p, ph: I was a bit hesitant to add these. The attested consonants of Khuzdul ended up matching its labial stops & fricatives with Arabic, which I though was pretty nifty. However, Hebrew, several other Semitic languages, and Yiddish all have <p>, and Tolkien said that Khuzdul's phonetics resembled those of Hebrew. I was even more hesitant to add <ph> since even Biblical Hebrew doesn't have an "emphatic [p]", which would be velarized or pharyngealized. This would match the attested aspirates in Khuzdul. However, Adunaic does have both <p> and <ph>. Also, Appendix E in LotR says that aspirates were "common" in Khuzdul, so it would seem odd to only have 2 in <th> and <kh>. The Dwarves of the Lonely Mountain (Erebor) eventually added runes for the consonant combinations <ps ts ks>, which were common in Quenya (and maybe Sindarin?). Khuzdul already has <khs> (which is <kh> + <s>). I figured if both Khuzdul and surrounding Mannish languages of the Northmen had these, then it would have made even more sense for the Dwarves to add them since their use of Quenya would have been fairly limited as far as I can tell.
v: Since I added <p> on the basis that Hebrew and Adunaic had it, I went ahead and added this sound as well.
w: Again, Hebrew and Adunaic have this sound, and so does Arabic. It also adds another "weak consonant" (in addition to < ' y h >) that will make for some irregular word forms. Khuzdul was noted as complex, so this will add so that.
c j ch: This combination might be controversial for those who have read about Khuzdul a bit. In Appendix E, Tolkien states that "ch is only used to represent the sound heard in bach (in German and Welsh), not that in English church." However, when he says that, he is only referring to the orthography used in the narratives; that is, in the stories. The <ch> found on the table of Angerthas values actually represents [ tʃ ] in English church. The Angerthas use a different transliteration scheme, which is intended more to represent different sounds somewhat accurately, as opposed to the start of Appendix E which is how those sounds are presented to readers in the stories. I have started to call this difference "Tolkien's Narrative Orthography" vs. "Tolkien's Phonetic Orthography".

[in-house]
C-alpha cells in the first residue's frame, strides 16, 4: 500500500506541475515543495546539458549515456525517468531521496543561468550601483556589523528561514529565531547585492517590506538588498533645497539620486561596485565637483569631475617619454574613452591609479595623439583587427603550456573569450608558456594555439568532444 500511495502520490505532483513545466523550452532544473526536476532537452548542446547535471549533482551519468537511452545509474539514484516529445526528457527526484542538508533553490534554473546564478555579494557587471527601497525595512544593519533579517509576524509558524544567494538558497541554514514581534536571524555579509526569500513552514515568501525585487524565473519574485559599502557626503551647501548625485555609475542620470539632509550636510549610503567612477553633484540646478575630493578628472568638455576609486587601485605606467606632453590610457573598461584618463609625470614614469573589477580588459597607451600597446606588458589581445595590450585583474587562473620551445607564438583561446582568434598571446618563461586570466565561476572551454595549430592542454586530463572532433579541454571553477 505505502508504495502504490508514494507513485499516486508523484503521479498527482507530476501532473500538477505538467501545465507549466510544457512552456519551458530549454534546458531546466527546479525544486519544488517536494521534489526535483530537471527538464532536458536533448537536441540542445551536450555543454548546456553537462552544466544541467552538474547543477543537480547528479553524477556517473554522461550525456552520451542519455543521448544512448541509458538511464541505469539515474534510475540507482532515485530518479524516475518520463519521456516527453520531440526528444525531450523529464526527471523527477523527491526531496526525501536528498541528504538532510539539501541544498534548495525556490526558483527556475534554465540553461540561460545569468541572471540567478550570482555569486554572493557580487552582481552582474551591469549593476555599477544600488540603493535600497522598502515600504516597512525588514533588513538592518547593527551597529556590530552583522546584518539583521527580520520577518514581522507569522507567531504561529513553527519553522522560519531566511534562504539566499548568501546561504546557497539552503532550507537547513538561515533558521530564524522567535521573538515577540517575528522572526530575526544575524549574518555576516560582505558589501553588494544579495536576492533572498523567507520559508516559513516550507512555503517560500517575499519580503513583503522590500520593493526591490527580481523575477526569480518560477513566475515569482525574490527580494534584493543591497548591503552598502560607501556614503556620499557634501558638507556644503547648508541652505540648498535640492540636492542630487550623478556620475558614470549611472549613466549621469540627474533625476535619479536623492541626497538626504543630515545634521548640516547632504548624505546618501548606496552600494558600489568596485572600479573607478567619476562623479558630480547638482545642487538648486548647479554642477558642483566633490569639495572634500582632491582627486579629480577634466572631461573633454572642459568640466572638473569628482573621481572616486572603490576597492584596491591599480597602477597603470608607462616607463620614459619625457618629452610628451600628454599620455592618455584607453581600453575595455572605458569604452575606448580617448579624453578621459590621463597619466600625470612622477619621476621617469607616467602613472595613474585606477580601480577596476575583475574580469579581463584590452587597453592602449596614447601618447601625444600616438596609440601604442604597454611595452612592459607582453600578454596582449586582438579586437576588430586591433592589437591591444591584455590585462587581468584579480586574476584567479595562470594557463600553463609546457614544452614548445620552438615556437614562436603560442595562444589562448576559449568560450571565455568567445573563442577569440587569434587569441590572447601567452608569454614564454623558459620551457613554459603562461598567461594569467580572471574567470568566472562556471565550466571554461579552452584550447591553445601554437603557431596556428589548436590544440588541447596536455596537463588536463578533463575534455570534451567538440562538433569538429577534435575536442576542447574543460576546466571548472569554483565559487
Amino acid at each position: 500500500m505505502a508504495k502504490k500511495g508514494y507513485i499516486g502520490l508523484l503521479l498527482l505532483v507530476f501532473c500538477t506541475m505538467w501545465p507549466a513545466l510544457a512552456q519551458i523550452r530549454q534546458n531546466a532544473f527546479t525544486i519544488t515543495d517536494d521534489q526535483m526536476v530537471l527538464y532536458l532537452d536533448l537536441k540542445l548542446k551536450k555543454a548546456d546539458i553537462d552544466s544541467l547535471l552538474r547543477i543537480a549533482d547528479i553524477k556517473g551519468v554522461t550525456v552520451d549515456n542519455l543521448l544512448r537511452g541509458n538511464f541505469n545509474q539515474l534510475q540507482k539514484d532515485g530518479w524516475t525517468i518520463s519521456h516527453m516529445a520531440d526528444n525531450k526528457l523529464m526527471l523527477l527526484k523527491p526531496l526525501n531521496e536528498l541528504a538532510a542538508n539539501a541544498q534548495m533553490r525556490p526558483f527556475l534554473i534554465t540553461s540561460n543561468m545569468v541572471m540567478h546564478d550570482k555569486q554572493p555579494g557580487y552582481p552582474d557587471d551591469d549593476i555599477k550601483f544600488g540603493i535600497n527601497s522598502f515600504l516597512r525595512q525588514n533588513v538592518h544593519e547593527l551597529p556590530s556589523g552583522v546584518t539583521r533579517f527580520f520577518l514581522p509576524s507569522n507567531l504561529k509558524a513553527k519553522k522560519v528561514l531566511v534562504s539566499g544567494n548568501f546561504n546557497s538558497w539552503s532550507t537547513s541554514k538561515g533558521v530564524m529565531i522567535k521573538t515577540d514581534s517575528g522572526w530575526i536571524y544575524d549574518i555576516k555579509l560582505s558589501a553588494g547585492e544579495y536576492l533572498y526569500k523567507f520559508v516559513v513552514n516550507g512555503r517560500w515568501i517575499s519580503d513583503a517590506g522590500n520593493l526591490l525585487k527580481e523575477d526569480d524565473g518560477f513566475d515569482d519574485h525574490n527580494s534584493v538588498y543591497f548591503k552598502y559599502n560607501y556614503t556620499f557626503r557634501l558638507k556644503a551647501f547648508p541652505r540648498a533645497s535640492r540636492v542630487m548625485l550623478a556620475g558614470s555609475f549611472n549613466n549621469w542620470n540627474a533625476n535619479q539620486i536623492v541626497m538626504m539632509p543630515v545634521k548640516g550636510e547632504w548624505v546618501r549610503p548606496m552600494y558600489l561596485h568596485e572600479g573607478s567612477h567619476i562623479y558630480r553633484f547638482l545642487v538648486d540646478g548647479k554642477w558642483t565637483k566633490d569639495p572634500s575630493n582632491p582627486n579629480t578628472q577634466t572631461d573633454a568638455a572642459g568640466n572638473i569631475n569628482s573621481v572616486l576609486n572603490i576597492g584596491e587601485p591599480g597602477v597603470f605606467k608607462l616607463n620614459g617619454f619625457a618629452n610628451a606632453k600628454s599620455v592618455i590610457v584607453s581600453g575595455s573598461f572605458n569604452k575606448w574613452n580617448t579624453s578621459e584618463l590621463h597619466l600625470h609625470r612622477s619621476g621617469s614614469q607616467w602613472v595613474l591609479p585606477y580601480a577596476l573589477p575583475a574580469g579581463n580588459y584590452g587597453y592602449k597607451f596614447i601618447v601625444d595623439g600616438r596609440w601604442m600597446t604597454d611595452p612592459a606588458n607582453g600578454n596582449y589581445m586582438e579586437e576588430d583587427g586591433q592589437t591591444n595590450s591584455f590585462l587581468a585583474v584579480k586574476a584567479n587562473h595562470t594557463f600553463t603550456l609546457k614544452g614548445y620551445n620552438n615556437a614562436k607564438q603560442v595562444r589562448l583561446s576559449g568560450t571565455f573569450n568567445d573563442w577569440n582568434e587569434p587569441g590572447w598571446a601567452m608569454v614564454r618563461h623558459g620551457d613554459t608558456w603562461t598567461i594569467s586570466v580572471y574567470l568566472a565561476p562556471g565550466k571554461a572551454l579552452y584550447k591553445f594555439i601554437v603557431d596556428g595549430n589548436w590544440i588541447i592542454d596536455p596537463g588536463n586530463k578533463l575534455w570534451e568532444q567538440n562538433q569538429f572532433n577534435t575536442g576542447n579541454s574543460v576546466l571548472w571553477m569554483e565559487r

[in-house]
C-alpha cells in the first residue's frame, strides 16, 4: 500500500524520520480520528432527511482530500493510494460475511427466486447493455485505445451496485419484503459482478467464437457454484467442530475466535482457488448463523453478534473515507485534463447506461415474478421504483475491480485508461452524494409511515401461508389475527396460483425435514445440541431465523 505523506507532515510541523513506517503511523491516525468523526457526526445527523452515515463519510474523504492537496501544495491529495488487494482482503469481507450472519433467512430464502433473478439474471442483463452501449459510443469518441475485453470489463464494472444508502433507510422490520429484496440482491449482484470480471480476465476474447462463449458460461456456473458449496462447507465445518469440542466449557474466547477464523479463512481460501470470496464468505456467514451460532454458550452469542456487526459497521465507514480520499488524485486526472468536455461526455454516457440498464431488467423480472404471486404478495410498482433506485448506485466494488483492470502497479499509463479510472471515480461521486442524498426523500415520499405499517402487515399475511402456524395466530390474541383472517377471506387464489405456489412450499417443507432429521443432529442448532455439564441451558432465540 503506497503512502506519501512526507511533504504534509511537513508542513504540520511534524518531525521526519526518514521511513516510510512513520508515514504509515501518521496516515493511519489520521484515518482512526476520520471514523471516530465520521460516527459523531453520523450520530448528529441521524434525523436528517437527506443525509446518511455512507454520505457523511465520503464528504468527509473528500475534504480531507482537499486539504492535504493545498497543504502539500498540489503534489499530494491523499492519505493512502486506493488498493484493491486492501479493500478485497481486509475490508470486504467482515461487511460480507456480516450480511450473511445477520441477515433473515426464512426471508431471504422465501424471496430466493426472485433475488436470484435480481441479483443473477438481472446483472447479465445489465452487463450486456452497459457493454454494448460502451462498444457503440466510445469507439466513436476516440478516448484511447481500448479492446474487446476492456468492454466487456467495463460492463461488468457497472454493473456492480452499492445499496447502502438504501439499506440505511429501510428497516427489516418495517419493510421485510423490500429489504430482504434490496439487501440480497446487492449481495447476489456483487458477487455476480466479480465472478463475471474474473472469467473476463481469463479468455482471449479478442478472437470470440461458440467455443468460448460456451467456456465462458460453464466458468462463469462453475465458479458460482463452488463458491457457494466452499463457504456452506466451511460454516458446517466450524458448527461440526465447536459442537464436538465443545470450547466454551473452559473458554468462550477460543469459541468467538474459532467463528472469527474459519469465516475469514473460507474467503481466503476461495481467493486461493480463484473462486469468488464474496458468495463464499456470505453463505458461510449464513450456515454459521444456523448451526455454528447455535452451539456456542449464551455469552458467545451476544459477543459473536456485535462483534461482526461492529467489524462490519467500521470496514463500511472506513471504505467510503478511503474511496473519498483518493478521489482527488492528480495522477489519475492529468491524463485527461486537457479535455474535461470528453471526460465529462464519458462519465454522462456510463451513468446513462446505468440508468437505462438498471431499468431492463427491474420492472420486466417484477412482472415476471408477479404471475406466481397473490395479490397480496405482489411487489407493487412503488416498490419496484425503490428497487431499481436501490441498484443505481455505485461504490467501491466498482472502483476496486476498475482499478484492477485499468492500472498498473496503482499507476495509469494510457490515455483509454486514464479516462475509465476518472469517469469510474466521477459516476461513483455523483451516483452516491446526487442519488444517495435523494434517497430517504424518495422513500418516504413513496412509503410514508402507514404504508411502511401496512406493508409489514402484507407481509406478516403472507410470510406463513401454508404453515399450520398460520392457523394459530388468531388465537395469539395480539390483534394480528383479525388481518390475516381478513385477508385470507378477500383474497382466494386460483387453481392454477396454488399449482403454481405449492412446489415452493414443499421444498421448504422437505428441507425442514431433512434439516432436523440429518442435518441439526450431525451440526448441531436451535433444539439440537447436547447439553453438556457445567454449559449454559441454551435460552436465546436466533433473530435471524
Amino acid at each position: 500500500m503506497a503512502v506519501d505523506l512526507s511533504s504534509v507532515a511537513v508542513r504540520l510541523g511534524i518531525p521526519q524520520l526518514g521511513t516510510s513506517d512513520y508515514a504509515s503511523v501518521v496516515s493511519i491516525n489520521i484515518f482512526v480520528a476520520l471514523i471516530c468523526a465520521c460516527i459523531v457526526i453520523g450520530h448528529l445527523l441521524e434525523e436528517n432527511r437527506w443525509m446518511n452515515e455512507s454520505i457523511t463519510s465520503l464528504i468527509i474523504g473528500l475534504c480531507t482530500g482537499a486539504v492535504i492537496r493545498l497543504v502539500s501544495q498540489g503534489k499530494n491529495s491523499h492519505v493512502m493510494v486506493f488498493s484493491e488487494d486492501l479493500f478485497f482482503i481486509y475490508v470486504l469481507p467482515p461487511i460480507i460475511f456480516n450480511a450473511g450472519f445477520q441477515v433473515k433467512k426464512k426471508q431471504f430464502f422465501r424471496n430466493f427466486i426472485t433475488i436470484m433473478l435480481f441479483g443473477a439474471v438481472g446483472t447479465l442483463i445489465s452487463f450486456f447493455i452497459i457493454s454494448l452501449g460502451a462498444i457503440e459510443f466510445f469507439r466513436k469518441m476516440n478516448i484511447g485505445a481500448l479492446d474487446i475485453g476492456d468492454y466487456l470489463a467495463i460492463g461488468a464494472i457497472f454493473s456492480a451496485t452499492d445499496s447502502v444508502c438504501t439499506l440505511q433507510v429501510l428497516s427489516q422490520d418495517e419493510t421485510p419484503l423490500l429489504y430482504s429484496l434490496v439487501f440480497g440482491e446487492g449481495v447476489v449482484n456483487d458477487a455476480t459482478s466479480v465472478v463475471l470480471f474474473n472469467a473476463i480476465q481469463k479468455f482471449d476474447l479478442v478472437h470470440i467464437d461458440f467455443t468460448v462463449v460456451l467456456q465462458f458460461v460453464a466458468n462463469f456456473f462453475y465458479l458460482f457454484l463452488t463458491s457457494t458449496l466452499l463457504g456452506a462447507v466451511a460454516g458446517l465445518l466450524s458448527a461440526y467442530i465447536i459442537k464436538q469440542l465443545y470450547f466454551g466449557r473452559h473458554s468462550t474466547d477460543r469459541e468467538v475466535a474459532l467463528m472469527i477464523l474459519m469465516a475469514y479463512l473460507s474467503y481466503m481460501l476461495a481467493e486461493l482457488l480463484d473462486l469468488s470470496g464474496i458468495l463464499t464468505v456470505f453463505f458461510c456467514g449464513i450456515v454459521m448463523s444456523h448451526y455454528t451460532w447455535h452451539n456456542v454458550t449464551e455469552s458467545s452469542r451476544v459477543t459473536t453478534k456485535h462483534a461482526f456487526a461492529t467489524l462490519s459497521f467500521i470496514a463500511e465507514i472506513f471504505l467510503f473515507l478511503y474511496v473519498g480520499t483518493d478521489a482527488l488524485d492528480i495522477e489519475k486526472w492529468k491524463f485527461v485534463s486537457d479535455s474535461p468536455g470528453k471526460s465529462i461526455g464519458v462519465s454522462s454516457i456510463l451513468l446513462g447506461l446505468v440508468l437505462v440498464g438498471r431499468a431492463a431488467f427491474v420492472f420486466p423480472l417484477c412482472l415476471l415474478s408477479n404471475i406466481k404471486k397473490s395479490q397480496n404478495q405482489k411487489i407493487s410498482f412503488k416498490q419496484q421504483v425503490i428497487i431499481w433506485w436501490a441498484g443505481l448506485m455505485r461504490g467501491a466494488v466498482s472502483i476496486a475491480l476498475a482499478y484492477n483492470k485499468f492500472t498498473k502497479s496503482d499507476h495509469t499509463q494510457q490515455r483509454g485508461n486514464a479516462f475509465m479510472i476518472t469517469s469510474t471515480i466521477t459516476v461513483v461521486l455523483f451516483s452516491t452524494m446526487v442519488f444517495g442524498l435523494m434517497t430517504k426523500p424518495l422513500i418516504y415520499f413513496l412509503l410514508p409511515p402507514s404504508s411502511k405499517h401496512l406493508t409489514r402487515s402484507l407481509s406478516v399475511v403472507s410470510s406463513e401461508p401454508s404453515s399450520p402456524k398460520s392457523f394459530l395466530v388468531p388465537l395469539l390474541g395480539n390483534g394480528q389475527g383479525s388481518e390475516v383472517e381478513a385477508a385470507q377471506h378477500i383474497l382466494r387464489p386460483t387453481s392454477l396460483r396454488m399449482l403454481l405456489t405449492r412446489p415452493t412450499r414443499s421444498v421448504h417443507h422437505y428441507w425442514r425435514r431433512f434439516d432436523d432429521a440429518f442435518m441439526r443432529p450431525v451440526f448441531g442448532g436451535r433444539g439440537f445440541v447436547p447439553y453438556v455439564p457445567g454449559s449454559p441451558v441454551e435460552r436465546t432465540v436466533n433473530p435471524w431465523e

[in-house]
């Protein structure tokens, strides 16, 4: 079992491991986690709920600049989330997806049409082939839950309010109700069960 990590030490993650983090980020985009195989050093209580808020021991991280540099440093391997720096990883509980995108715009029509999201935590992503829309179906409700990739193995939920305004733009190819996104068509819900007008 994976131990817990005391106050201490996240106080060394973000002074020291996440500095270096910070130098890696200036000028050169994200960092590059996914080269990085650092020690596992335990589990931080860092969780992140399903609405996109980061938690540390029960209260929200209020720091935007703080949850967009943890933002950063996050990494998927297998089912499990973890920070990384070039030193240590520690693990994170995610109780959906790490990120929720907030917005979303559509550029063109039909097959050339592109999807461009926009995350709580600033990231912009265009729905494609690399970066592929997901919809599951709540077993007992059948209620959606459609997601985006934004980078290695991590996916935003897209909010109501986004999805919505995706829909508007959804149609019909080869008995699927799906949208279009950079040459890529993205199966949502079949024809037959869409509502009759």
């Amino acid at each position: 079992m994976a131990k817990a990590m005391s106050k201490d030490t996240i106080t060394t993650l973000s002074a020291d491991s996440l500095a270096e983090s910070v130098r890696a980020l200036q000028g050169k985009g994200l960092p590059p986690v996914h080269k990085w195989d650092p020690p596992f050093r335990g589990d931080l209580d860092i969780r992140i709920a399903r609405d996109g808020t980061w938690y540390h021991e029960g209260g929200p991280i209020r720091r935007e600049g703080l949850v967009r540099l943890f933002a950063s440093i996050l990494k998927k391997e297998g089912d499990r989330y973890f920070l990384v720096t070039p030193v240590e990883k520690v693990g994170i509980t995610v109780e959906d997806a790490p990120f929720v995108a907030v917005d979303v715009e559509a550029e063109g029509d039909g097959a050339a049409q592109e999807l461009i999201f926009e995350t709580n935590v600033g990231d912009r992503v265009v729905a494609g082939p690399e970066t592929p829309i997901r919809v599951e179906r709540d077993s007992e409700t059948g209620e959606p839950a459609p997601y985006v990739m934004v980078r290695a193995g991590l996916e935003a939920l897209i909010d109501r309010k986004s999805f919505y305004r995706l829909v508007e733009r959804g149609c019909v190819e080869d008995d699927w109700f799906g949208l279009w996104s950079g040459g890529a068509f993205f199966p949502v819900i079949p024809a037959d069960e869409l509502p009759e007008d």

Adunaic had a "C-series" of consonants, which was apparently post-alveolar, palatal, or both. Like the other series, it had a voiced, unvoiced, and unvoiced-aspirated trio of stops. In Sauron's Defeat, they are described as "front or palatal consonants orginally; that is roughly consonants of the K-series in the extreme forward or y-position." It's hard to tell exactly what that means, but it sounds like they may have been palatalized [ kj gj kjh] or just palatal [c ɟ ch ]. I suspect the former, because Tolkien adopted the notation < c j ch > "because their later development was to simple consonants". To my understanding, [c ɟ] are often realized more as affricates. Tolkien also uses the orthography <j>, which leads me to believe that his "simple consonants" may actually be more in the line of [ç ʝ çh ], [ tɕ dʑ tɕh ], or [ tʃ dʒ tʃh ]. He often describes alveolars as "dental", which makes it seem like he broke front-to-back locations into roughly front (dental/alveolar), middle (post-alv. to palatal), and back (velar to glottal). There is nothing I can find in the source material that describes a "hard palatal C" [c], as opposed to an affricate.